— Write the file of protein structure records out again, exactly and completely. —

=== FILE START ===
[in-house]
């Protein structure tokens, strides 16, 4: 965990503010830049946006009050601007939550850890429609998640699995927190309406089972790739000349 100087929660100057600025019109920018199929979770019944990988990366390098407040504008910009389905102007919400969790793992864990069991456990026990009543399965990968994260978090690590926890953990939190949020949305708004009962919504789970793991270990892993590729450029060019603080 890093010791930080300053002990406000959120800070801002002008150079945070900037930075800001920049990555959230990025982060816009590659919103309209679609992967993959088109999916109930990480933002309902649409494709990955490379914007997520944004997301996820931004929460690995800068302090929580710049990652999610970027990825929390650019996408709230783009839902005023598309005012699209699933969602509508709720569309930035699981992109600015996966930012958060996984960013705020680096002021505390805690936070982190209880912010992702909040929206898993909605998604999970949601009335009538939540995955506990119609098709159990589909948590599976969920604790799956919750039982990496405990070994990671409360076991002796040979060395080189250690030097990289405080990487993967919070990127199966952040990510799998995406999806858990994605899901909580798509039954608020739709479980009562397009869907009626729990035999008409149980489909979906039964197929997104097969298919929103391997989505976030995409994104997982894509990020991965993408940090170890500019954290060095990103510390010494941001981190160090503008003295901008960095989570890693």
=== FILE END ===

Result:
[in-house]
């Protein structure tokens, strides 16, 4: 965990503010830049946006009050601007939550850890429609998640699995927190309406089972790739000349 100087929660100057600025019109920018199929979770019944990988990366390098407040504008910009389905102007919400969790793992864990069991456990026990009543399965990968994260978090690590926890953990939190949020949305708004009962919504789970793991270990892993590729450029060019603080 890093010791930080300053002990406000959120800070801002002008150079945070900037930075800001920049990555959230990025982060816009590659919103309209679609992967993959088109999916109930990480933002309902649409494709990955490379914007997520944004997301996820931004929460690995800068302090929580710049990652999610970027990825929390650019996408709230783009839902005023598309005012699209699933969602509508709720569309930035699981992109600015996966930012958060996984960013705020680096002021505390805690936070982190209880912010992702909040929206898993909605998604999970949601009335009538939540995955506990119609098709159990589909948590599976969920604790799956919750039982990496405990070994990671409360076991002796040979060395080189250690030097990289405080990487993967919070990127199966952040990510799998995406999806858990994605899901909580798509039954608020739709479980009562397009869907009626729990035999008409149980489909979906039964197929997104097969298919929103391997989505976030995409994104997982894509990020991965993408940090170890500019954290060095990103510390010494941001981190160090503008003295901008960095989570890693």